This fact sheet, signed by a number of scholars from leading free market think tanks, explains why the recent success of the Medicare Part D drug benefit shouldn't be undermined by federal price negotiations.
Government price negotiation means government would control which drugs are available. Before proceeding with proposals that will surely restrict access to drugs and which most likely won't save money, we should first make sure we do no harm to seniors who are enjoying both choice and lower costs as a result of the competitive Part D model.
More than 38 million seniors have drug coverage. According to CMS, more than 70% of them are not subject the doughnut hole, either because their Part D plan provides coverage in the gap, because they have retiree plans with continuous coverage, or because they qualify for the low-income subsidy and aren't subject to the gap. The great majority of the remaining beneficiaries with no coverage in the gap are not expected to have drug spending high enough to reach the gap. And Medicare is delivering these benefits at a far lower cost than had been expected.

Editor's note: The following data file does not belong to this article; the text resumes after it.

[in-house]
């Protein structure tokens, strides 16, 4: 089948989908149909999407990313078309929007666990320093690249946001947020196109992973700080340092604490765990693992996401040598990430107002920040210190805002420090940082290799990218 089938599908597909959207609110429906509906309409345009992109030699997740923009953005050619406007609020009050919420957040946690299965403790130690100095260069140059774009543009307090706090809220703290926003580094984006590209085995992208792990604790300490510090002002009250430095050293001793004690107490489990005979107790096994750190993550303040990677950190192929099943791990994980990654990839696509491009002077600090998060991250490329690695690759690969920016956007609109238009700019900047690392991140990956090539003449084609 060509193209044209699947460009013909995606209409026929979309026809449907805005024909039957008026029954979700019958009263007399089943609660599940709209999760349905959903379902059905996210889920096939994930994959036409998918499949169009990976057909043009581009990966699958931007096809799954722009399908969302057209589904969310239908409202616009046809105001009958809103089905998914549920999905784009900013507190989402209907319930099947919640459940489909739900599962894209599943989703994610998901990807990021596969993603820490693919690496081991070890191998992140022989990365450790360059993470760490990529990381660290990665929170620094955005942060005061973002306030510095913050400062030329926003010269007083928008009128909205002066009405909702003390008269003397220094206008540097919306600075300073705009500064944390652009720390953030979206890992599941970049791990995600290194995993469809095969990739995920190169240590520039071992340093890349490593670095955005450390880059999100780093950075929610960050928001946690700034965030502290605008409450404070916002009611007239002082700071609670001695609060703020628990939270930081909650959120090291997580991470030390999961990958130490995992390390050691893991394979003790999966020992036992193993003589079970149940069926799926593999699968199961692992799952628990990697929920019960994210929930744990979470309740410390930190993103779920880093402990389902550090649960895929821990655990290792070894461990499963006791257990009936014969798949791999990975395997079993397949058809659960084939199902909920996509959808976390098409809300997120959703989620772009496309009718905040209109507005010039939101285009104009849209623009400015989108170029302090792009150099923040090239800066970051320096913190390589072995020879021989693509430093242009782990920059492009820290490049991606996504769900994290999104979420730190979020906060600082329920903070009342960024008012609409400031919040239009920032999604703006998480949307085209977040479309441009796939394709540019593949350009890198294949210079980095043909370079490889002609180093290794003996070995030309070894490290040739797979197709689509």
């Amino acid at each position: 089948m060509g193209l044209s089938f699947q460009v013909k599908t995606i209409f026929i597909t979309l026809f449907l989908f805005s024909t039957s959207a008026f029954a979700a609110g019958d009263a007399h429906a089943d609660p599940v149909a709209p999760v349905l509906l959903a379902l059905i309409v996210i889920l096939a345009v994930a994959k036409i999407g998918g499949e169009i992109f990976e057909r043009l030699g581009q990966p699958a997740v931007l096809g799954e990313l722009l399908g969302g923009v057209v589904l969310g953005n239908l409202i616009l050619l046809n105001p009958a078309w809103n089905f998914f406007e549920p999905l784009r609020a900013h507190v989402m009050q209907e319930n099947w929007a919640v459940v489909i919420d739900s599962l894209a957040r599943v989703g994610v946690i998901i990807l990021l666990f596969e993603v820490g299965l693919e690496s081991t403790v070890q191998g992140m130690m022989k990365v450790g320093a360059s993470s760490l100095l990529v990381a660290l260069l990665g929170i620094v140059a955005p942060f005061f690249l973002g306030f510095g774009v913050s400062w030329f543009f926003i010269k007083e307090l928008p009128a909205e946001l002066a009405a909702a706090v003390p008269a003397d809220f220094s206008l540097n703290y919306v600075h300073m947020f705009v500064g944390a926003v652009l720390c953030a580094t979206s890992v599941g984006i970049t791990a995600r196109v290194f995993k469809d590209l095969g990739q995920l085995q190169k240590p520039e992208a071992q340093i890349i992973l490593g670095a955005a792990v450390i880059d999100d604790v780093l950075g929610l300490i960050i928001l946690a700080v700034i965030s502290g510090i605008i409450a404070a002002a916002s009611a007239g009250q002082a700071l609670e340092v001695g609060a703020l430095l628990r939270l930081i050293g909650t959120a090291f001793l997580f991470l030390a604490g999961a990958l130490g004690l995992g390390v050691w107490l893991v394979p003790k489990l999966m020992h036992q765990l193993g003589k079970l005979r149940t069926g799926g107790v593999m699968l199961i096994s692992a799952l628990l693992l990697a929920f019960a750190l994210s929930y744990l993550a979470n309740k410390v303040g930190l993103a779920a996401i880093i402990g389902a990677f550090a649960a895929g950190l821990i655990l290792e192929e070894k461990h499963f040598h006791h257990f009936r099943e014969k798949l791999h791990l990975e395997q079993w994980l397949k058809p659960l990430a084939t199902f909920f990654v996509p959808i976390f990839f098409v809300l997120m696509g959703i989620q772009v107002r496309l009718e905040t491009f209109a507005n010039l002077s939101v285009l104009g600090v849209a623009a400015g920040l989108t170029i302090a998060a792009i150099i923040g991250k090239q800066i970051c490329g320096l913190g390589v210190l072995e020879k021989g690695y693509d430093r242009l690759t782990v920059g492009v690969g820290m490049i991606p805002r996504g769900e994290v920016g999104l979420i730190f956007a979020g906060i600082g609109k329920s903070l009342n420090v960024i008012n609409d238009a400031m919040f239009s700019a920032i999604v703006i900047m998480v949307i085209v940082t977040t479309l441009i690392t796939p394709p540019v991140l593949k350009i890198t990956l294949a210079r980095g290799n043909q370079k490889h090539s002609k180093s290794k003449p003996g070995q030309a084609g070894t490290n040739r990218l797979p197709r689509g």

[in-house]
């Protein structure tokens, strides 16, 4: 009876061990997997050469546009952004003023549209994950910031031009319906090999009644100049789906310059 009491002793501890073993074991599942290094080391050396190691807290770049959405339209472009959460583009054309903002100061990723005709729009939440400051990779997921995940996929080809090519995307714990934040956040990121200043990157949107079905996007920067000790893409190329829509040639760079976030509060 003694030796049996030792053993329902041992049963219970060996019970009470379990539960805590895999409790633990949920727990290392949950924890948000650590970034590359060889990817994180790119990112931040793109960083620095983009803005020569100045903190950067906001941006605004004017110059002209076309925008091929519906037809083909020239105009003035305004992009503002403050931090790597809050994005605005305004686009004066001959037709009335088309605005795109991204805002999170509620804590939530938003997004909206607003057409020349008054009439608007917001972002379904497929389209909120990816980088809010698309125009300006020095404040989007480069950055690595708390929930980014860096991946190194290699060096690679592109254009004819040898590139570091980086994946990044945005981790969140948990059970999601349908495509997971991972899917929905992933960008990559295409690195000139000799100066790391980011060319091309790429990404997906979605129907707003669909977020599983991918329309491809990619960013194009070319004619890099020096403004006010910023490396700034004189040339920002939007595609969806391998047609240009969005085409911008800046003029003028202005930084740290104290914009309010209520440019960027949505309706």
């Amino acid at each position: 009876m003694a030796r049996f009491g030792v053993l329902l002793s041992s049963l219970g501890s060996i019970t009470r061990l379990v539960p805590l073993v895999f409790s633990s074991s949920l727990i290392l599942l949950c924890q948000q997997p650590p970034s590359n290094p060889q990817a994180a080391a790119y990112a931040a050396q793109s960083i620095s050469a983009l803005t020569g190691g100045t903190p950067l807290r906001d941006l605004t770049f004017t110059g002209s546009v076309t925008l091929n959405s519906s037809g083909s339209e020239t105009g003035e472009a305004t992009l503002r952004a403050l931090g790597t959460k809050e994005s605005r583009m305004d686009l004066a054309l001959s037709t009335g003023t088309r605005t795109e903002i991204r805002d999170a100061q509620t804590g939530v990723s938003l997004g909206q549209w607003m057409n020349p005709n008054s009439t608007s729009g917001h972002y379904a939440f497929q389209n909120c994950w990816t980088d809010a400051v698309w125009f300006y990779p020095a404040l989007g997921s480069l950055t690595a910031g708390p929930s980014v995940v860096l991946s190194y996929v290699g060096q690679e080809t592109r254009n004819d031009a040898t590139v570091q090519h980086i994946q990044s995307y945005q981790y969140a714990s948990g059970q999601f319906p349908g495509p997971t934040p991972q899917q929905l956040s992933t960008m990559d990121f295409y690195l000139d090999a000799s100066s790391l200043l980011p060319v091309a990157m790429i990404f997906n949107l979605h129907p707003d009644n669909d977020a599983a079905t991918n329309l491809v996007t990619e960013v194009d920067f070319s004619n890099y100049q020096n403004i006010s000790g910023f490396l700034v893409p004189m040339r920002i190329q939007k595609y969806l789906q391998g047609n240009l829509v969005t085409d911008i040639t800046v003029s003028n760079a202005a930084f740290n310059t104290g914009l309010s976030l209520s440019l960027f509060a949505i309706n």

Having the government involved in "negotiating" prices would mean that government choices, rather than beneficiary choices, would be deciding which drugs are available.
Although disagreements remain over whether a universal drug benefit in Medicare was prudent, the drug benefit was created on a new model that brings private competition into play to offer seniors lower prices and greater choice. That is far better than a government-controlled system. Medicare Part D is succeeding beyond expectations in terms of beneficiary satisfaction and costs.
Congress should build on this success and use it as a model to reshape other public programs around competition and choice.